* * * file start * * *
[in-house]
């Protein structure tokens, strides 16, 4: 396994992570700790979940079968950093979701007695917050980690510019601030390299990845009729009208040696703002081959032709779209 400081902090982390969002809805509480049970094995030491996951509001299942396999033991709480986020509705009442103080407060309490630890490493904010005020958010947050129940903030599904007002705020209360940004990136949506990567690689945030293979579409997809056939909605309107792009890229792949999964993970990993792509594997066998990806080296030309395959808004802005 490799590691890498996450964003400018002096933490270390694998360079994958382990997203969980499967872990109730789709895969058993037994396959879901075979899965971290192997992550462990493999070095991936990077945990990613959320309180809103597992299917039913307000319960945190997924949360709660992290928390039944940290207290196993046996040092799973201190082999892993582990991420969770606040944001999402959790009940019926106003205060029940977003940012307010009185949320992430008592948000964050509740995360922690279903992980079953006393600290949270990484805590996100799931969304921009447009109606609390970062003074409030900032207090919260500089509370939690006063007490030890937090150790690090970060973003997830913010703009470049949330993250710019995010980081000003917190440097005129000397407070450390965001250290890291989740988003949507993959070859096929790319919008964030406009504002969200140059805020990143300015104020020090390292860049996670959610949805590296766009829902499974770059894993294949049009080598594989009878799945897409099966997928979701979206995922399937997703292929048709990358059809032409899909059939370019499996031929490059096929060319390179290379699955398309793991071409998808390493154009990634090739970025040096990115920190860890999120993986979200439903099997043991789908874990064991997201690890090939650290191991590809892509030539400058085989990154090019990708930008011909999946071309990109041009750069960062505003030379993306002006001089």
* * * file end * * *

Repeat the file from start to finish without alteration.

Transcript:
[in-house]
């Protein structure tokens, strides 16, 4: 396994992570700790979940079968950093979701007695917050980690510019601030390299990845009729009208040696703002081959032709779209 400081902090982390969002809805509480049970094995030491996951509001299942396999033991709480986020509705009442103080407060309490630890490493904010005020958010947050129940903030599904007002705020209360940004990136949506990567690689945030293979579409997809056939909605309107792009890229792949999964993970990993792509594997066998990806080296030309395959808004802005 490799590691890498996450964003400018002096933490270390694998360079994958382990997203969980499967872990109730789709895969058993037994396959879901075979899965971290192997992550462990493999070095991936990077945990990613959320309180809103597992299917039913307000319960945190997924949360709660992290928390039944940290207290196993046996040092799973201190082999892993582990991420969770606040944001999402959790009940019926106003205060029940977003940012307010009185949320992430008592948000964050509740995360922690279903992980079953006393600290949270990484805590996100799931969304921009447009109606609390970062003074409030900032207090919260500089509370939690006063007490030890937090150790690090970060973003997830913010703009470049949330993250710019995010980081000003917190440097005129000397407070450390965001250290890291989740988003949507993959070859096929790319919008964030406009504002969200140059805020990143300015104020020090390292860049996670959610949805590296766009829902499974770059894993294949049009080598594989009878799945897409099966997928979701979206995922399937997703292929048709990358059809032409899909059939370019499996031929490059096929060319390179290379699955398309793991071409998808390493154009990634090739970025040096990115920190860890999120993986979200439903099997043991789908874990064991997201690890090939650290191991590809892509030539400058085989990154090019990708930008011909999946071309990109041009750069960062505003030379993306002006001089």